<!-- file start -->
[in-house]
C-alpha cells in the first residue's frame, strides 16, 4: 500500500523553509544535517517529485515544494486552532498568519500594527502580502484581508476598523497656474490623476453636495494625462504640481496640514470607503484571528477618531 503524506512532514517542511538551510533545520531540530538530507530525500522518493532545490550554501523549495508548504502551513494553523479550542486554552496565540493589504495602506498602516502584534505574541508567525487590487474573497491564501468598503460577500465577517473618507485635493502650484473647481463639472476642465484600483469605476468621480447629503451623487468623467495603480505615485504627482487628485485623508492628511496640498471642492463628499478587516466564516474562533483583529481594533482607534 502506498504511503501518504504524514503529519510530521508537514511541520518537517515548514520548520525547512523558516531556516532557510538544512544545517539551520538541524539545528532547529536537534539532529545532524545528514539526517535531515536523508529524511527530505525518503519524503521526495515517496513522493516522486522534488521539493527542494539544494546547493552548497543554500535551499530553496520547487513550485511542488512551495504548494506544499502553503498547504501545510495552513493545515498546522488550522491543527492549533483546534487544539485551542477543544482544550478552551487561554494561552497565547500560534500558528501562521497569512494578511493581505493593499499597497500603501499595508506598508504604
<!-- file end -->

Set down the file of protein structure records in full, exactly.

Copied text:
[in-house]
C-alpha cells in the first residue's frame, strides 16, 4: 500500500523553509544535517517529485515544494486552532498568519500594527502580502484581508476598523497656474490623476453636495494625462504640481496640514470607503484571528477618531 503524506512532514517542511538551510533545520531540530538530507530525500522518493532545490550554501523549495508548504502551513494553523479550542486554552496565540493589504495602506498602516502584534505574541508567525487590487474573497491564501468598503460577500465577517473618507485635493502650484473647481463639472476642465484600483469605476468621480447629503451623487468623467495603480505615485504627482487628485485623508492628511496640498471642492463628499478587516466564516474562533483583529481594533482607534 502506498504511503501518504504524514503529519510530521508537514511541520518537517515548514520548520525547512523558516531556516532557510538544512544545517539551520538541524539545528532547529536537534539532529545532524545528514539526517535531515536523508529524511527530505525518503519524503521526495515517496513522493516522486522534488521539493527542494539544494546547493552548497543554500535551499530553496520547487513550485511542488512551495504548494506544499502553503498547504501545510495552513493545515498546522488550522491543527492549533483546534487544539485551542477543544482544550478552551487561554494561552497565547500560534500558528501562521497569512494578511493581505493593499499597497500603501499595508506598508504604